“I don’t have good memories of before because there’s this fear,” he added. “It felt like you’re only using a tiny bit of your lungs. Then one day our wardrobe supervisor asked me, ‘Who do you like? Is it boys or girls?’ I was 28 and still skirting around it. I don’t know if it’s the way she said it, or the moment, or our relationship, but to me there was some sort of permission given that it was not such a guarded thing. I have more memories after that moment.”
T.R. Knight says when he came to New York he was a “puddle with shoes.”
Lisa Kron said she doesn’t know of a definitive “coming out” moment. “It doesn’t happen in one moment,” she explained. “Even now when a cab driver says, ‘so are you married, you have kids?’ And you think what kind of a conversation do I want to have right now? I never felt comfortable with the word wife. I would give a Tony award to someone who could come up with a better word than wife.”
Gavin Creel shared a poignant story about coming out to his parents.
“I had to come out to myself first and then to those who were close to me,” he said. “When I came out to my mom and dad, I just sat them both down and said I’m gay. My father said, ‘Gavin I’m going to tell you something. I was in church with your mother and I was looking around the congregation. I thought about how many of them only want to talk to me because they want to know how you are and how dull my life would be if you weren’t in it.’ I asked my mom how she was doing and she said it was hard and asked me not to go marching in any parades. Seven years later my parents and I marched in Washington for marriage equality. You can never under estimate the progress people can make.”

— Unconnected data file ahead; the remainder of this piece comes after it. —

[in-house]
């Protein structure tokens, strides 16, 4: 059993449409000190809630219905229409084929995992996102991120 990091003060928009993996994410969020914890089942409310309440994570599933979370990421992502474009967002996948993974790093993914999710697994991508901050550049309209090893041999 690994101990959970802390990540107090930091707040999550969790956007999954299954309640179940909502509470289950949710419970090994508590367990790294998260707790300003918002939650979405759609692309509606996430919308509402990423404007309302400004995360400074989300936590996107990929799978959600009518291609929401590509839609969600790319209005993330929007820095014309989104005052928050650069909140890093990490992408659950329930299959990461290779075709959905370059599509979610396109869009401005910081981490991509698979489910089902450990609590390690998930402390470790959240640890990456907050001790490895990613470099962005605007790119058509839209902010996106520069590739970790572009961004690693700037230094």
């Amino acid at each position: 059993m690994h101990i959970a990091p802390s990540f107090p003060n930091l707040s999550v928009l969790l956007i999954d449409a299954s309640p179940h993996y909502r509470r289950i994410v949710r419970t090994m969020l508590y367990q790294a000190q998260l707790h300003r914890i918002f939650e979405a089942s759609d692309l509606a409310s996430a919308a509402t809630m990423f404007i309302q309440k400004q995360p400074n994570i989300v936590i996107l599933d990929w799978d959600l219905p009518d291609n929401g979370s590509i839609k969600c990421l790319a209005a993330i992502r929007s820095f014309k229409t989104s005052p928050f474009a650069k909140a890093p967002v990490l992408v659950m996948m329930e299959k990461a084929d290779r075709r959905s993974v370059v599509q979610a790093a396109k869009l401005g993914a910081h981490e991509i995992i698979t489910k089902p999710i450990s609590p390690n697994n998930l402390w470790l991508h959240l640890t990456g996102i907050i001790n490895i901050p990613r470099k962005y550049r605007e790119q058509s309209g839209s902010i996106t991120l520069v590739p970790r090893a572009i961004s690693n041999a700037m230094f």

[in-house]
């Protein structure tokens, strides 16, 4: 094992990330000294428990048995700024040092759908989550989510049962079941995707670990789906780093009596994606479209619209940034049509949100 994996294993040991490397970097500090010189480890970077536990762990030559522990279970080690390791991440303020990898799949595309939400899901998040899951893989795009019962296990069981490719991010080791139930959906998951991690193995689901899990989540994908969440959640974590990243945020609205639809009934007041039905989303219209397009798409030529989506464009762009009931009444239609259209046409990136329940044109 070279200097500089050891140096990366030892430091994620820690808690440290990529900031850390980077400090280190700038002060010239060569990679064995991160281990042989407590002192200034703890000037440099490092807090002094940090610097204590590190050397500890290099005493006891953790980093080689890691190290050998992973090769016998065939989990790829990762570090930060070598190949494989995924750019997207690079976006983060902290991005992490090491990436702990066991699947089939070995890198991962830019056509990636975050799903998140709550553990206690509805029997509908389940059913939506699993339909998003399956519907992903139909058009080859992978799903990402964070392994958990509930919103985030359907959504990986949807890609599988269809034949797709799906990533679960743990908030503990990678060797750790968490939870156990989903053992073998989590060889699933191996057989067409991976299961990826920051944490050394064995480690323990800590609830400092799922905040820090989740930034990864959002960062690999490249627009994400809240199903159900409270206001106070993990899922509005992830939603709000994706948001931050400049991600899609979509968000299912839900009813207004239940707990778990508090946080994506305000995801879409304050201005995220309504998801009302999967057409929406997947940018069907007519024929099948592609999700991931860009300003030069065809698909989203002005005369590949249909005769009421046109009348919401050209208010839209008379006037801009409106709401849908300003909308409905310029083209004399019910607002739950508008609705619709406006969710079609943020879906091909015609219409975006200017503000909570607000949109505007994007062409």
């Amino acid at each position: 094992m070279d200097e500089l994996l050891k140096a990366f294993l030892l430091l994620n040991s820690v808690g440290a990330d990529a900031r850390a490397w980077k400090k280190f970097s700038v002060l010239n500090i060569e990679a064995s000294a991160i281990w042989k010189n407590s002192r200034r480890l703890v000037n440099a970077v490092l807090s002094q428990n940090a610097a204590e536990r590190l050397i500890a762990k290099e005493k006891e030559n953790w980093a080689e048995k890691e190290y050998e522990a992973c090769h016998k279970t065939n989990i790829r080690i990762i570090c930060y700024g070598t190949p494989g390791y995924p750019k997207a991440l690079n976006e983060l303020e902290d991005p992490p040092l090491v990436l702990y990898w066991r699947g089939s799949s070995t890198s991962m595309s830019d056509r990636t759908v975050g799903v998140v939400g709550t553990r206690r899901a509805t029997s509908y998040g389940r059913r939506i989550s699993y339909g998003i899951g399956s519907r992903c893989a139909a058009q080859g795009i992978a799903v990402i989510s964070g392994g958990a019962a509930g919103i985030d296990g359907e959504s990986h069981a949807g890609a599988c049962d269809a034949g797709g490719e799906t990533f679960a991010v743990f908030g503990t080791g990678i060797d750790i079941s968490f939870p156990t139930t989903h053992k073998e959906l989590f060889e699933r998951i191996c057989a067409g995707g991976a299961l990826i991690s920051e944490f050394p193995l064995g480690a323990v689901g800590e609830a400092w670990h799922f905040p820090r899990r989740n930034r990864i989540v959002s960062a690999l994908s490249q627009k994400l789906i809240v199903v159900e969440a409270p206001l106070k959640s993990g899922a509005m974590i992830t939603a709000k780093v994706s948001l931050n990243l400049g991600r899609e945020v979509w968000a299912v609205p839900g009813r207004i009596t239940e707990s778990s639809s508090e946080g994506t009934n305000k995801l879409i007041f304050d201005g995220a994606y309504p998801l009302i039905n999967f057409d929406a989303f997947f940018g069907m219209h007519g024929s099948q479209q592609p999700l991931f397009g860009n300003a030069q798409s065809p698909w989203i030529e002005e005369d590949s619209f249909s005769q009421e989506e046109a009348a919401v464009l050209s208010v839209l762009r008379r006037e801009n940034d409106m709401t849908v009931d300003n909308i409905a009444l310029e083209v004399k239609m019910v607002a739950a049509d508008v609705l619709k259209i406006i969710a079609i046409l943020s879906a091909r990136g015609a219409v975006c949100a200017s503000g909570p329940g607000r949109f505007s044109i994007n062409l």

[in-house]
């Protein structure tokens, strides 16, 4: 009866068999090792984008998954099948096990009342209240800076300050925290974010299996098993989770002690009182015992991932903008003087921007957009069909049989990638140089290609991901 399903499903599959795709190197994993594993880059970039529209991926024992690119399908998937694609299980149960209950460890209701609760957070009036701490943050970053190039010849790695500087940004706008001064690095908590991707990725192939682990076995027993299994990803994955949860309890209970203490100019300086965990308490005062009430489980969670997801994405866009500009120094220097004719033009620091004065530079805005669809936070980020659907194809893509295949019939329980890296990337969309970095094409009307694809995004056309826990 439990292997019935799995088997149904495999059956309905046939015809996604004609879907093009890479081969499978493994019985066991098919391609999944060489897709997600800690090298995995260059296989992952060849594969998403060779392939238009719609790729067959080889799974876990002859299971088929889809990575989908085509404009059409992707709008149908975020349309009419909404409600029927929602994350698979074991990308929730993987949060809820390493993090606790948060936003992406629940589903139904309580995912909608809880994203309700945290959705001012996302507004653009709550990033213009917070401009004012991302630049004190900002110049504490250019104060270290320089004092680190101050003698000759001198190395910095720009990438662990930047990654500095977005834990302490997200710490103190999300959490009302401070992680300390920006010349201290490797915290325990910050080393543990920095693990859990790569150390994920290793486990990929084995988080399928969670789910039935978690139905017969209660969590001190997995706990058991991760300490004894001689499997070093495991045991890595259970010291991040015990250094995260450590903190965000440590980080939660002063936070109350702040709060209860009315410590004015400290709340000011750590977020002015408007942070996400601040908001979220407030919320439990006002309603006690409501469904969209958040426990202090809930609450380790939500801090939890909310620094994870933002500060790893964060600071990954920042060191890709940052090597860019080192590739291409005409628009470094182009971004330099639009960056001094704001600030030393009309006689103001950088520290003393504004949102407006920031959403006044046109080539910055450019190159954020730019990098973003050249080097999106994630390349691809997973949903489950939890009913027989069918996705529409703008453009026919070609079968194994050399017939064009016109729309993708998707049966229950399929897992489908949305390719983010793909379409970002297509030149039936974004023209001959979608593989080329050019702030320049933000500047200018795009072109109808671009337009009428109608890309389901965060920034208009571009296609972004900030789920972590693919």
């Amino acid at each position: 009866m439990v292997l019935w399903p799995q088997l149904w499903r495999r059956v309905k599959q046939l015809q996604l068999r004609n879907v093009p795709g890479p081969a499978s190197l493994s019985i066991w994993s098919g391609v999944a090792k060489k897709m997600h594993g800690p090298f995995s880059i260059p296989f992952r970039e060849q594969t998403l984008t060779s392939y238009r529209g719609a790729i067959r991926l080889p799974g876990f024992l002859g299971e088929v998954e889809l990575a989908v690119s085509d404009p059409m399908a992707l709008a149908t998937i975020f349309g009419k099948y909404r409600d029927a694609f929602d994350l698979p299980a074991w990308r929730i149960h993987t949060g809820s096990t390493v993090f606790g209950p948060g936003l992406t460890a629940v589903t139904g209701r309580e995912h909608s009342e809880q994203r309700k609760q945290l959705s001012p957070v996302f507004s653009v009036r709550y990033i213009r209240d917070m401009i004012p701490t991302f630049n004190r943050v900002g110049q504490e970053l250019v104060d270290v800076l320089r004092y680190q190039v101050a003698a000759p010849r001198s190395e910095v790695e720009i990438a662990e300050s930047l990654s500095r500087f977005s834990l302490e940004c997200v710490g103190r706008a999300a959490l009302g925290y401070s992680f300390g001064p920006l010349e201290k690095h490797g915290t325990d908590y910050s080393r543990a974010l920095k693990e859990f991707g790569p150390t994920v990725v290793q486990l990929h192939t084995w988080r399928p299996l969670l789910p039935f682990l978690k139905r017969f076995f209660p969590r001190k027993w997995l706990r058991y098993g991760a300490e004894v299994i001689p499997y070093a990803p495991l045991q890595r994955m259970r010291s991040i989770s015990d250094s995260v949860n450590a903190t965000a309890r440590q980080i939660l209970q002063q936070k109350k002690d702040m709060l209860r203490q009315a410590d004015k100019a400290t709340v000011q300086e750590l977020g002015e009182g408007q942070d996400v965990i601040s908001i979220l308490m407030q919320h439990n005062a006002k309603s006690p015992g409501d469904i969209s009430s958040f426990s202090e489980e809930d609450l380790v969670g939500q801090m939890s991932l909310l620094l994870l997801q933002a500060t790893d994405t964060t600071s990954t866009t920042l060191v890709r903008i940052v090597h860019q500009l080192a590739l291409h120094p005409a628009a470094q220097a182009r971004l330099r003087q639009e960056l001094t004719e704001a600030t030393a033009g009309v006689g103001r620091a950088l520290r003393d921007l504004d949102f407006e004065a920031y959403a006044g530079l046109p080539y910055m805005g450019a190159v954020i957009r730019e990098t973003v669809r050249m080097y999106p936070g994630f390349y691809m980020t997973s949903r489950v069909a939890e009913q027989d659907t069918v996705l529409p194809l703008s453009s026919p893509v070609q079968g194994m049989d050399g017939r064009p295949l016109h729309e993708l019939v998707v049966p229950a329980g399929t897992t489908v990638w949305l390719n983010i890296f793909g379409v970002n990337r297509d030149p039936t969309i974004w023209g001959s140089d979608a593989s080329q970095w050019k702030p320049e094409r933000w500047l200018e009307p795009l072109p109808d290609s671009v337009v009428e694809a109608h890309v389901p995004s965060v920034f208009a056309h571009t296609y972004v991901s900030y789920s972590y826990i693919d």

The discussion then turned to how being gay has affected their individual careers.
“It’s really hard for a gay man to be cast as a straight person,” said Creel, who added if he never played a straight person again he could care less. I think as an actor to be effective people shouldn’t know too much about your personal life, especially when it comes to sexuality.”